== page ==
Expert: It’s Not Only Israel Vs. Iran

Photo courtesy of Official White House Photo / Pete Souza

Iran’s nuclear program has been making lots of headlines in recent months—and so has Israel, with multiple reports on a potential Israeli military strike against the Islamic Republic. An expert on Tehran’s nuclear ambitions feels that Israel-focus is incorrect.

Preventing Iran from acquiring nuclear weapons is “clearly the interest of the global community,” Dr. Emily Landau was quoted by The Israel Project as saying. “And not accepting this responsibility, not shouldering the responsibility I think is to the discredit of the international community. Allowing Israel, driven by its fears and frustrations, to be brought to the forefront of this dynamic is to the discredit of the international community.”

Landau, according to a transcript of her conference call hosted by The Israel Project and posted on their website, said Obama’s recent speech at AIPAC did note that stopping Iran is a security interest for the United States. However, she said that sentiment “needs to be amplified,” particularly news coverage of China and Russia’s failure to step up sanctions on Iran as the US and Europe have done.

Landau, senior research fellow at The Institute for National Security Studies (INSS) in Israel, did speak positively of the latest sanctions from the West, which have targeted Iran’s Central Bank and oil industry to the greatest degree yet.

Despite feeling that sanctions have not reached their max potential due to Russia and China’s lack of participation, Landau does apparently feel the measures have reached their max proportions.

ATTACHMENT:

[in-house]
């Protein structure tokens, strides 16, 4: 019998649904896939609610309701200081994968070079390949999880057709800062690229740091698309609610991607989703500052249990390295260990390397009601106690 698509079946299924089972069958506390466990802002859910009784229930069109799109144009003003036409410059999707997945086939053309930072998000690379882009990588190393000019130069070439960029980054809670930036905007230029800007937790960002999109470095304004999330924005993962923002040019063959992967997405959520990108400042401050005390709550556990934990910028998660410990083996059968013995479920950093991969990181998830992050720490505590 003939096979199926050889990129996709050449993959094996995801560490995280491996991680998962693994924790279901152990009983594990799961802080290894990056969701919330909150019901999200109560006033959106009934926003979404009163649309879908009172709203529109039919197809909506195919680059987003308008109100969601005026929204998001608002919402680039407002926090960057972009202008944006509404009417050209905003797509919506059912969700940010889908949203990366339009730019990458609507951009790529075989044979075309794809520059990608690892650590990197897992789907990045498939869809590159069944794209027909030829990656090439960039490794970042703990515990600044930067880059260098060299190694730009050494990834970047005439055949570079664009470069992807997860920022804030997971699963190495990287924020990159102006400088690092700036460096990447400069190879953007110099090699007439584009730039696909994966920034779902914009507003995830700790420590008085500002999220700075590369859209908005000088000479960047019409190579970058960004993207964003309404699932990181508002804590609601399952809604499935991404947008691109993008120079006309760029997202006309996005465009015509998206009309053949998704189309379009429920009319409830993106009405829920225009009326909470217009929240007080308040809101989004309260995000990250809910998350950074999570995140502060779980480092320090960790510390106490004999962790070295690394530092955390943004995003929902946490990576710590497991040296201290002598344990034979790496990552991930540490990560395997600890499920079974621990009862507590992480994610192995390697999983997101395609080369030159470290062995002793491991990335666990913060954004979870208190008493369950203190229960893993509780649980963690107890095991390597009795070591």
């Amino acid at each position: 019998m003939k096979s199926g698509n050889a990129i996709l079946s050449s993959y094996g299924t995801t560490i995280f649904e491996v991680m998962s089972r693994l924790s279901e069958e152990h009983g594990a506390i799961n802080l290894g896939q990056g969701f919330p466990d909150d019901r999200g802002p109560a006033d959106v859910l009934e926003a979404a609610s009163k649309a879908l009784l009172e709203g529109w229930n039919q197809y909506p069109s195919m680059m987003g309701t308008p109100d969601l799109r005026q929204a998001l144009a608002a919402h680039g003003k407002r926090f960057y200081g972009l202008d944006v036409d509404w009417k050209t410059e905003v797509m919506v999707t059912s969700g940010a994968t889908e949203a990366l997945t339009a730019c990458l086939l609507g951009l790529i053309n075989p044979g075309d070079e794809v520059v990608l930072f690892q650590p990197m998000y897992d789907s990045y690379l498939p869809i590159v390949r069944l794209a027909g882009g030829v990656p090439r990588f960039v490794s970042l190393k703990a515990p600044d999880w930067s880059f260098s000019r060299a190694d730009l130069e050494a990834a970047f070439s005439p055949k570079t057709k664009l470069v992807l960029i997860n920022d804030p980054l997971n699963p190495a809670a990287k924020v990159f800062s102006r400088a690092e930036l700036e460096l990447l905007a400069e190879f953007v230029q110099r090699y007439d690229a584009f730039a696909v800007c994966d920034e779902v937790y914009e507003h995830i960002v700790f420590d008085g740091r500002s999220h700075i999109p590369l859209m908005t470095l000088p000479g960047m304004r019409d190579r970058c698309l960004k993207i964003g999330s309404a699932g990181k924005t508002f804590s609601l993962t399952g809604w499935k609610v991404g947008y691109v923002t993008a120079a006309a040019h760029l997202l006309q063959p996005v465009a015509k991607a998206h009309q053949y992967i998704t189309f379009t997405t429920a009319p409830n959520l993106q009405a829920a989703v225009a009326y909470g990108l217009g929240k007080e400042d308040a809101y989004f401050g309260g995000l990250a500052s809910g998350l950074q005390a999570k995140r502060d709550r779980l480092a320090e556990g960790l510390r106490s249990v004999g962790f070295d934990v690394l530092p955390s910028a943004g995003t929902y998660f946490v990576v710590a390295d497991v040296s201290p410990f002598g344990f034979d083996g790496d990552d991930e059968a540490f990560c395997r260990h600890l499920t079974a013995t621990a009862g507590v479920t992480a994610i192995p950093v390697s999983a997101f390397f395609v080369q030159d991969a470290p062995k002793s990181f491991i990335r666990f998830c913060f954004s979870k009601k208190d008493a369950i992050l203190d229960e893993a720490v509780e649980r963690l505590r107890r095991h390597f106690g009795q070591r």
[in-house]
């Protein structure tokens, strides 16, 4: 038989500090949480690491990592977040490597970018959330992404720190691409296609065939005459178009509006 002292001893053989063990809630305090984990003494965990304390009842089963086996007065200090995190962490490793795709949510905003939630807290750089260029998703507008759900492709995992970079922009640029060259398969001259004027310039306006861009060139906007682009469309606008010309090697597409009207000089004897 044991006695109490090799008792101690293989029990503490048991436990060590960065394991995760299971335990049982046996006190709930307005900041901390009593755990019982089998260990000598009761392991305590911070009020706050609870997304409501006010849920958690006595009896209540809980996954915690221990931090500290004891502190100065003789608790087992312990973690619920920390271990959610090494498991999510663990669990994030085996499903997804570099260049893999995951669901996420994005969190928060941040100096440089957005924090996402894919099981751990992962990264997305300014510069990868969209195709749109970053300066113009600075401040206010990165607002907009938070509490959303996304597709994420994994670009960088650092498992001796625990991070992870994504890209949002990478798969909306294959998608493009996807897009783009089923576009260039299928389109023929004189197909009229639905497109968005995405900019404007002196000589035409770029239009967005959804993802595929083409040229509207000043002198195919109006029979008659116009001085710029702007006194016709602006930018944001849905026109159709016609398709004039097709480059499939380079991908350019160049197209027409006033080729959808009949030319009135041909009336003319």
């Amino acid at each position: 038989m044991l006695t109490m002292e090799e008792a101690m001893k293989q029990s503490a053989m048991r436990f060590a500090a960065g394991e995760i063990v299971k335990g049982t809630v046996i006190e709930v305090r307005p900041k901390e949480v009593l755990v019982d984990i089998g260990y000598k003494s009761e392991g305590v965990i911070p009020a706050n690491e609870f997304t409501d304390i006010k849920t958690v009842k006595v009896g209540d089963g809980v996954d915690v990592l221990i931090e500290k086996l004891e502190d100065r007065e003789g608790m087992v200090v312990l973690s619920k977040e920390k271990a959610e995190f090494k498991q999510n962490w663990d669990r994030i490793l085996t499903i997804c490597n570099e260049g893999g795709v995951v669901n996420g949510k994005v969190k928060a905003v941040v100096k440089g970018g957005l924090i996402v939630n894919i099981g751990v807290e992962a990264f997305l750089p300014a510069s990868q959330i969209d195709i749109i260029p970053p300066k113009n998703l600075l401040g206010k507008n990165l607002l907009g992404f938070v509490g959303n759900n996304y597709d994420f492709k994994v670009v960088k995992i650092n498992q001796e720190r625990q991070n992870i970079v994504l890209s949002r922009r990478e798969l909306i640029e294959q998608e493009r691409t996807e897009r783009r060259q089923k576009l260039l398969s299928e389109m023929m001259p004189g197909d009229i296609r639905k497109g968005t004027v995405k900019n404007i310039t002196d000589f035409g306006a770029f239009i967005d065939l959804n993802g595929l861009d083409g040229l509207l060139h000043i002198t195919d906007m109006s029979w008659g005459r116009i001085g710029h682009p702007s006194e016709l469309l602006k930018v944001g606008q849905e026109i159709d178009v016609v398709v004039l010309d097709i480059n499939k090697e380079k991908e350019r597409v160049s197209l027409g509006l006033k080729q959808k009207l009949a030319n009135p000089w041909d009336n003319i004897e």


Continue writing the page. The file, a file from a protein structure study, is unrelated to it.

“These are really the harshest economic sanctions that people have been talking about for years,” said Landau. “These are the crippling sanctions; these are the biting sanctions… So I think we’re at, you know, the most that can be expected from that route.”

Landau implied the next step for the international community is to step up the military threat rhetoric against Iran should they persist with their nuclear program. Included in that is her belief that the US should outline their red lines on Iran moving towards nukes, although she feels American rhetoric vis-à-vis Iran has been better overall.

“What would reassure Israel and at the same time deter Iran is if the administration gave clear red lines, red lines that are based on Iran’s action in the nuclear realm.”

As an example, she mentioned Iran enriching uranium as nuclear fuel beyond their current max levels of 20 percent—which would have no “plausible civilian use.”

Said Landau, “That could be a red line that would be an indication of Iran moving actually to nuclear weapons, but not waiting for some intelligence report that [Supreme Leader Ayatollah] Khamenei or another group of leaders had made a decision to actually construct nuclear weapons.”

The fact that Obama expressed his commitment that “containment” of Iran is not an option was also viewed as a positive by Landau, although she felt more clarity in definition, such as by stating red lines, is still needed. She also mentioned a new group of “like-minded” states becoming the chief negotiators with Iran, instead of the currently divided group that includes China and Russia.

As for Israel’s perspective on this matter, two leaders have appeared in the news of late: Prime Minister Benjamin Netanyahu and Defense Minister Ehud Barak. Landau felt their state of mind at this point is concern at Iran’s nuclear progress and a sense of responsibility to defend Israel, but not seeking a military confrontation.

“Perhaps what’s in their minds is, you know, a pressure tactic on the United States, but definitely not eager to use military force against Iran,” said Landau. “I think that would be my assessment, but genuinely concerned about the situation. Genuinely concerned that the international community is going to mess this up—is going to miss that last chance to stop Iran from crossing the line to a military capability.”

Ultimately Landau feels it’s the international community’s responsibility to keep that from happening.

“The pressure on Iran needs to be very strong sanctions, credible threats of consequences if Iran doesn’t get serious about negotiation,” said Landau. “And then you have at least the starting point for a more effective negotiation.”

(By Joshua Spurlock,, March 18, 2012)